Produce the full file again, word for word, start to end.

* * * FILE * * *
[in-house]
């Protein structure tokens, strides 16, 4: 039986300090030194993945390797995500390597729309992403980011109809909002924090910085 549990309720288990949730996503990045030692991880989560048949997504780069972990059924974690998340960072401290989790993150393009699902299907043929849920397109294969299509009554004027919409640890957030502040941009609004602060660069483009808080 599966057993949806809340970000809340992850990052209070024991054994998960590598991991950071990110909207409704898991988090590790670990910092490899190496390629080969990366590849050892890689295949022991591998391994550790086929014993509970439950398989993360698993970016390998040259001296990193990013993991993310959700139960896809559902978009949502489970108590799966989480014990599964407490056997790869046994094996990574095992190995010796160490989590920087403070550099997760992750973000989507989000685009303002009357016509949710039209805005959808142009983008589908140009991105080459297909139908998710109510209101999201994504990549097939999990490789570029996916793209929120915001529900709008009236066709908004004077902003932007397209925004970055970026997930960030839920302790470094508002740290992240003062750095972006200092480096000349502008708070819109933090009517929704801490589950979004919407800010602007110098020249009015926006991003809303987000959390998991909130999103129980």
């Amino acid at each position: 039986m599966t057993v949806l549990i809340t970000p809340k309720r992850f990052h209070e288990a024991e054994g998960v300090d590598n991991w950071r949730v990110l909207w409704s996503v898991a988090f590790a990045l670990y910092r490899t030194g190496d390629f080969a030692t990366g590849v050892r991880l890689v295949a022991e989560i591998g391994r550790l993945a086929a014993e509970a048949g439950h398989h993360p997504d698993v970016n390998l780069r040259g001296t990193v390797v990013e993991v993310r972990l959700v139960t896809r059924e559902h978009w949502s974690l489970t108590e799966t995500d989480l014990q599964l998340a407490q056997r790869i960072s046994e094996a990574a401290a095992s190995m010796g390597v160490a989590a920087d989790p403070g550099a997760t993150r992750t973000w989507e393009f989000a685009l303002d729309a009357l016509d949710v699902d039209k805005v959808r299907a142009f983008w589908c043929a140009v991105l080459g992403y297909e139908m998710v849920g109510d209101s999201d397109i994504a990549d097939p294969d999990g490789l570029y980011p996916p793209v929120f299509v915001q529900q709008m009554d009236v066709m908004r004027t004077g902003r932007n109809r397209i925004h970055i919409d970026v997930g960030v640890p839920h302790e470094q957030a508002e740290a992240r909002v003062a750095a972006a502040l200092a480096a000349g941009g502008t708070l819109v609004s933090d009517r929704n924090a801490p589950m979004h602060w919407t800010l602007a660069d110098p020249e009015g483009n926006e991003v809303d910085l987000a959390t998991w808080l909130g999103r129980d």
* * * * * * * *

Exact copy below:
[in-house]
């Protein structure tokens, strides 16, 4: 039986300090030194993945390797995500390597729309992403980011109809909002924090910085 549990309720288990949730996503990045030692991880989560048949997504780069972990059924974690998340960072401290989790993150393009699902299907043929849920397109294969299509009554004027919409640890957030502040941009609004602060660069483009808080 599966057993949806809340970000809340992850990052209070024991054994998960590598991991950071990110909207409704898991988090590790670990910092490899190496390629080969990366590849050892890689295949022991591998391994550790086929014993509970439950398989993360698993970016390998040259001296990193990013993991993310959700139960896809559902978009949502489970108590799966989480014990599964407490056997790869046994094996990574095992190995010796160490989590920087403070550099997760992750973000989507989000685009303002009357016509949710039209805005959808142009983008589908140009991105080459297909139908998710109510209101999201994504990549097939999990490789570029996916793209929120915001529900709008009236066709908004004077902003932007397209925004970055970026997930960030839920302790470094508002740290992240003062750095972006200092480096000349502008708070819109933090009517929704801490589950979004919407800010602007110098020249009015926006991003809303987000959390998991909130999103129980």
């Amino acid at each position: 039986m599966t057993v949806l549990i809340t970000p809340k309720r992850f990052h209070e288990a024991e054994g998960v300090d590598n991991w950071r949730v990110l909207w409704s996503v898991a988090f590790a990045l670990y910092r490899t030194g190496d390629f080969a030692t990366g590849v050892r991880l890689v295949a022991e989560i591998g391994r550790l993945a086929a014993e509970a048949g439950h398989h993360p997504d698993v970016n390998l780069r040259g001296t990193v390797v990013e993991v993310r972990l959700v139960t896809r059924e559902h978009w949502s974690l489970t108590e799966t995500d989480l014990q599964l998340a407490q056997r790869i960072s046994e094996a990574a401290a095992s190995m010796g390597v160490a989590a920087d989790p403070g550099a997760t993150r992750t973000w989507e393009f989000a685009l303002d729309a009357l016509d949710v699902d039209k805005v959808r299907a142009f983008w589908c043929a140009v991105l080459g992403y297909e139908m998710v849920g109510d209101s999201d397109i994504a990549d097939p294969d999990g490789l570029y980011p996916p793209v929120f299509v915001q529900q709008m009554d009236v066709m908004r004027t004077g902003r932007n109809r397209i925004h970055i919409d970026v997930g960030v640890p839920h302790e470094q957030a508002e740290a992240r909002v003062a750095a972006a502040l200092a480096a000349g941009g502008t708070l819109v609004s933090d009517r929704n924090a801490p589950m979004h602060w919407t800010l602007a660069d110098p020249e009015g483009n926006e991003v809303d910085l987000a959390t998991w808080l909130g999103r129980d």